Restoring Kerala’s Natural Infrastructure (Disaster Management,Rehabilitation,GS 3 UPSC IAS Mains)

What is the issue?

  • Kerala’s post-flood reconstruction programme named ‘the creation of new Kerala’ requires rebuilding of manmade infrastructure.
  • But restoration of ‘natural infrastructure’ lost due to human interventions is equally pivotal to ensuring Kerala’s future security.

How is Kerala’s natural infrastructure at present?

  • Forest cover – When united Kerala was created in 1957, 36% of it’s land area constituted forests, which was reduced to 12% by 1990.
  • The Kerala Government’s 2016 Economic Survey claimed that it had 19,230 of forests – around 50% of the total land area.
  • But out of the above, only 1,523 is classified as ‘dense’ forests, which is only 3.9% of the State’s land area.
  • Kerala is an ecologically fragile State where 75% of the land has a gradient of above 20%.
  • So the loss of dense forest cover of this magnitude is an invitation to disaster.
  • Riverbeds – Excessive sand mining, to feed constructions, has led to reduction in the water absorption/retention capacity of the river beds.
  • Based on sand audits conducted in 14 major rivers, it is found that sand extraction is up to 85 times in excess of the sand deposition.
  • River basins – The entire land mass of Kerala is the catchment area or drainage basin of its 44 rivers and their 900 tributaries.
  • Many tributaries have been done to death and thousands of flood paths consisting of small streams, rivulets, etc., have been levelled for construction.
  • Wetland – Though not strictly classified as wetland, the once extensive network of 7.6 lakh hectares of paddy fields have played flood plains’ role in Kerala.
  • About 80% of this has been levelled or converted for construction and commercial cultivation, and only 1.9 lakh hectares remain.
  • After 1980, uncontrolled tourism development has also contributed to this disruption.

How did forest destruction evolve?

  • Colonialism – Major ecological destruction began in Kerala during the British colonial period, especially after the industrial revolution.
  • Notably, colonialism was also a period of ‘green imperialism’.
  • Since the beginning of the 19th century, there have been attempts to clear forests.
  • Plantations – Forest clearance was in line with establishing commercial plantations of coffee, cinchona and tea.
  • Thus began the massive destruction of these structures called by the Madhav Gadgil Committee as ‘water towers’ of the Southern-Western Ghats.
  • In the beginning of the 20th century, rubber arrived in Kerala and spread like a parasite through the low-lying areas of the Western Ghats and the midlands.
  • Rubber also contributed to forest and biodiversity loss across Kerala, occupying 28% of the cropped area in the State today.
  • Migration – There was large-scale internal migration from coastal and midland areas to the Western Ghats in Kerala.
  • Beginning in the first half of the 20th century and lasting till 1980, this also contributed to forest destruction.
  • This was widespread in the Idukki region of Travancore and Wayanad region of Malabar.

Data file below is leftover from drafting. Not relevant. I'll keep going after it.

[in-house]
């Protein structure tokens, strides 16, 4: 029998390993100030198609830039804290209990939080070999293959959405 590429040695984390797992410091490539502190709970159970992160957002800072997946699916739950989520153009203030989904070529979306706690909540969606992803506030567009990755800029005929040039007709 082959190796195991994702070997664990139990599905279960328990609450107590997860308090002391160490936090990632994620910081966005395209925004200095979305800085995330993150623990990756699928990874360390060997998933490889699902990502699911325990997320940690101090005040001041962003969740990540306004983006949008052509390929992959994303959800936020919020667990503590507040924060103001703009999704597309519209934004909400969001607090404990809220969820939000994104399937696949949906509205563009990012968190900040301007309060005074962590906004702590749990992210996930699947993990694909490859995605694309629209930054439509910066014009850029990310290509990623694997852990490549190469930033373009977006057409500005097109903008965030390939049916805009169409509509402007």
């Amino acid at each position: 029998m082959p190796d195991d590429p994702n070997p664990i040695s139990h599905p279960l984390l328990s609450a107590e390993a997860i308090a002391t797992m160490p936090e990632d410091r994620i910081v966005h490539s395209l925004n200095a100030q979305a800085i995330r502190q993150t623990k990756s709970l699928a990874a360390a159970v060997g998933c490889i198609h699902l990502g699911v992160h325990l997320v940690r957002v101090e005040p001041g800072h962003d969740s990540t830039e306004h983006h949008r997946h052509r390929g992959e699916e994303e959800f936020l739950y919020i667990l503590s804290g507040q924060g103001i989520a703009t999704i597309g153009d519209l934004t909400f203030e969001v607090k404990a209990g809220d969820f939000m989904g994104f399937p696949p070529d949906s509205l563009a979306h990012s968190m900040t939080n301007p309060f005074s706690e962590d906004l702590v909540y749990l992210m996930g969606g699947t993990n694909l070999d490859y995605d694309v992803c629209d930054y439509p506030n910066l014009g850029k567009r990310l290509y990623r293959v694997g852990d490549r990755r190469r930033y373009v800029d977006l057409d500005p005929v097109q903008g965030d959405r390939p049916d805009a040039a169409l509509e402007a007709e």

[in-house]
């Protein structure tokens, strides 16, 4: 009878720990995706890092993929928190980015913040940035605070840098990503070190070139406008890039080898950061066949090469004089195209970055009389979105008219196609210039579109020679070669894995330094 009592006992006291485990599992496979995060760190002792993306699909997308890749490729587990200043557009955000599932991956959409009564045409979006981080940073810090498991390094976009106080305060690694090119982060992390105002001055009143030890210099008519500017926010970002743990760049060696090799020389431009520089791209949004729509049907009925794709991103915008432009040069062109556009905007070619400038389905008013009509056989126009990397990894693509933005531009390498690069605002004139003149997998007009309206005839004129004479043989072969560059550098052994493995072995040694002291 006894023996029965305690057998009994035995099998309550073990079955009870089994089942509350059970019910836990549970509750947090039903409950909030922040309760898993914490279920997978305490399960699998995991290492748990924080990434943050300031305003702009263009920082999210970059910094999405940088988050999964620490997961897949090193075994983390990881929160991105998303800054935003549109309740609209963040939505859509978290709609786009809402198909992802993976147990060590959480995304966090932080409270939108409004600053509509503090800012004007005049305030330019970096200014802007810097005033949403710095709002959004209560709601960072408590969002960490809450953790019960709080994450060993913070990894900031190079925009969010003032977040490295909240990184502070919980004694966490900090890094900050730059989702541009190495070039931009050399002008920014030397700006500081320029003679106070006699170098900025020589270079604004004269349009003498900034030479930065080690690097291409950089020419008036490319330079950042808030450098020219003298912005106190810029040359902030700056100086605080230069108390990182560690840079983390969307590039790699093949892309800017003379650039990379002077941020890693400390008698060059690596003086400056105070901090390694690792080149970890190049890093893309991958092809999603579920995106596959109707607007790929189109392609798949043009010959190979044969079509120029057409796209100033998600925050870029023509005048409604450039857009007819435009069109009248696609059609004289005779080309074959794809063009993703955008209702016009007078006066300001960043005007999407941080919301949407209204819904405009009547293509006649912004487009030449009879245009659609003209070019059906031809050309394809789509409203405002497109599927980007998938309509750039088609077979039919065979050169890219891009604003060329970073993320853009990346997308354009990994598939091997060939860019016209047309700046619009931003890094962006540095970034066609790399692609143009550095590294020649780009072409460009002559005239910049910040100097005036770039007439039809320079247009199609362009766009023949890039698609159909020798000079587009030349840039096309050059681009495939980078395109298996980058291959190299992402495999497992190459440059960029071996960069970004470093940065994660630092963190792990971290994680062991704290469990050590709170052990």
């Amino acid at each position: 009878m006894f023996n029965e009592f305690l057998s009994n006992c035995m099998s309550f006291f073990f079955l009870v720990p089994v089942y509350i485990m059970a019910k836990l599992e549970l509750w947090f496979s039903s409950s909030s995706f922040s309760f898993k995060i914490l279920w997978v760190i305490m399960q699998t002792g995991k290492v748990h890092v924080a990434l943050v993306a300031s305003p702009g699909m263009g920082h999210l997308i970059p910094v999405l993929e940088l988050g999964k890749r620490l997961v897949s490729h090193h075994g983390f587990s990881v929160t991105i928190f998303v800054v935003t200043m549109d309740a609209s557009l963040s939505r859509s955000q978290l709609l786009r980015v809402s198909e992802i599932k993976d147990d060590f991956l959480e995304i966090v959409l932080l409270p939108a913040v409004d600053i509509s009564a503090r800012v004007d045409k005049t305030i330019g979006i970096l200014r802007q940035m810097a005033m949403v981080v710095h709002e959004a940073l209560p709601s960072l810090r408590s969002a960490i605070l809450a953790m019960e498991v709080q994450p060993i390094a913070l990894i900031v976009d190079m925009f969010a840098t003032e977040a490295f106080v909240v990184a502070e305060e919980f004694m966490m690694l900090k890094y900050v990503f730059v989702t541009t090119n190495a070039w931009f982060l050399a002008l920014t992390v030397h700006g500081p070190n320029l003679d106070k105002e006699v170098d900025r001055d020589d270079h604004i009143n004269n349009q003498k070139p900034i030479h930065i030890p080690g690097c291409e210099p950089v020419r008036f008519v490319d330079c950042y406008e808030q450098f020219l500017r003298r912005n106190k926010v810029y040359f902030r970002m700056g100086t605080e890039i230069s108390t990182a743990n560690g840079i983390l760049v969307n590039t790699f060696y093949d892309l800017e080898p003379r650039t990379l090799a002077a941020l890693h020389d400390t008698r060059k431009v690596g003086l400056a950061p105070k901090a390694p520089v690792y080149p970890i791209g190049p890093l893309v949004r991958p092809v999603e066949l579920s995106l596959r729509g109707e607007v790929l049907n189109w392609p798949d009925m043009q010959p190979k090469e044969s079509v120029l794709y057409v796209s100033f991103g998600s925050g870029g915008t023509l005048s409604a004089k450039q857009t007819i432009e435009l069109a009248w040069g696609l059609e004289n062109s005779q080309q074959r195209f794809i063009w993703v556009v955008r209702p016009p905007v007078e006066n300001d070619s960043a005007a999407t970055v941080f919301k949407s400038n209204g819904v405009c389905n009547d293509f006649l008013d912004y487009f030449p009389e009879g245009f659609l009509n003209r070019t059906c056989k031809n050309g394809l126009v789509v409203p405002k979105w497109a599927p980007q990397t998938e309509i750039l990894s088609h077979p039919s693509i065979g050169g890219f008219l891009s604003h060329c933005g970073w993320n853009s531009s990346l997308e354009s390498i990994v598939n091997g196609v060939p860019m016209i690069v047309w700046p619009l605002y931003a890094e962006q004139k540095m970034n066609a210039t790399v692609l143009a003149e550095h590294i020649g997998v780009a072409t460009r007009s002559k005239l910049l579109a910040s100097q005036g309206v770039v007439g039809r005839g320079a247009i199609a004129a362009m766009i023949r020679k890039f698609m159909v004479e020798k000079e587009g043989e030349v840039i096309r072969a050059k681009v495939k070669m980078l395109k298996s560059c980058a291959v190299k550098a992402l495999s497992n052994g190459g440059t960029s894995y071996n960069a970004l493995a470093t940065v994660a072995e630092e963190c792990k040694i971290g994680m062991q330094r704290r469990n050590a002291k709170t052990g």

• Urbanisation – The state witnessed rapid urbanisation and is today a suburban or ‘rurban’ (rural + urban = rurban) State.
  • Urbanisation made major demands on resources for construction and infrastructure projects.
  • Stone quarries – The explosion of stone quarries in the State after 1980 has been phenomenal.
  • Today, Kerala has over 5,000 quarries, out of which over 2,000 are in the Western Ghats.
  • Hydro-power – Yet another factor contributing to forest destruction is the over-dependence on hydro-power.
  • Out of the 58 small and big dams in Kerala, 35 are hydro-electric projects.
  • Together, they have contributed to destruction of over 350 of evergreen forests in the reservoir area alone.
  • Three major rivers have over a dozen dams each, which have altered the riverine ecosystem in many ways.
  • Besides, in many dams commissioned before 1971, the reservoir capacity has been significantly reduced due to silting.
  • So in extreme rain events, they are unable to hold water as per their designed capacity.

How can ecological restoration happen?

  • The first crucial step would be the adoption of the Madhav Gadgil Committee report and its implementation.
  • Kerala desperately needs a River Restoration Authority to rejuvenate the network of 44 rivers and their 900 tributaries, rivulets and countless streams.
  • In those rivers, a ‘mining holiday’ should be declared till the sandy riverbeds of about 12 feet each is restored in the respective rivers.
  • Sand obtained by de-silting of the dams could replace the quantity lost during this mining holiday. Pit mining should be totally banned.
  • ‘Bar skimming’, wherein every year only the surface two feet of the sandy riverbed is allowed to be removed manually should be legally mandated.
  • Currently, mining is done using earth-removing machines and jet pumps.
  • Restoration of the riverside flood plains lost to encroachment should be taken up.
  • This should be coupled with establishment of ‘bio-shields’ using local plant species, instead of cement and stone construction on the edges.
  • Equally important is the protection and preservation of Kerala’s wetlands.
  • The programme to revive thousands of village ponds should be expanded to cover restoration of inland streams, canals and rivulets lost to human intervention.
  • Ecological restoration cannot prevent the recurrence of extreme rain events but can certainly ameliorate their impacts considerably.

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